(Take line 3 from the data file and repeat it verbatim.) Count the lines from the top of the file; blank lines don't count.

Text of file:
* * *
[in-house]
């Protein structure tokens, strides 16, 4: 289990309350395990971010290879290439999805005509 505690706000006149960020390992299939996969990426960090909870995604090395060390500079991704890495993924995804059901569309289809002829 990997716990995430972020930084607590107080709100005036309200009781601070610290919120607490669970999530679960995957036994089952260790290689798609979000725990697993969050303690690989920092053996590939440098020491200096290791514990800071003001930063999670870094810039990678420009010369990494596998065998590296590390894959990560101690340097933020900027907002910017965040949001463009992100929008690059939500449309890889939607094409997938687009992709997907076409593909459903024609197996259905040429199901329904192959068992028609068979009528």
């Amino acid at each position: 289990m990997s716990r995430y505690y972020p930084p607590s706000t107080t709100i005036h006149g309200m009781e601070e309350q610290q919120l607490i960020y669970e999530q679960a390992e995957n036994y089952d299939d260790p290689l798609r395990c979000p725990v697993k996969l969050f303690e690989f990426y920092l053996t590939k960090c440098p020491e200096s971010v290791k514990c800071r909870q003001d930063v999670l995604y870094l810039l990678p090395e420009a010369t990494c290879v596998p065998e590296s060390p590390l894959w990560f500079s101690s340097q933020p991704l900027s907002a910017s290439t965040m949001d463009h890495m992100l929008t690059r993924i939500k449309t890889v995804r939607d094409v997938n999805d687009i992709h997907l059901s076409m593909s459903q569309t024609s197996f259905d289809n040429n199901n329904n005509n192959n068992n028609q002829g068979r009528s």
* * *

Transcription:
């Amino acid at each position: 289990m990997s716990r995430y505690y972020p930084p607590s706000t107080t709100i005036h006149g309200m009781e601070e309350q610290q919120l607490i960020y669970e999530q679960a390992e995957n036994y089952d299939d260790p290689l798609r395990c979000p725990v697993k996969l969050f303690e690989f990426y920092l053996t590939k960090c440098p020491e200096s971010v290791k514990c800071r909870q003001d930063v999670l995604y870094l810039l990678p090395e420009a010369t990494c290879v596998p065998e590296s060390p590390l894959w990560f500079s101690s340097q933020p991704l900027s907002a910017s290439t965040m949001d463009h890495m992100l929008t690059r993924i939500k449309t890889v995804r939607d094409v997938n999805d687009i992709h997907l059901s076409m593909s459903q569309t024609s197996f259905d289809n040429n199901n329904n005509n192959n068992n028609q002829g068979r009528s």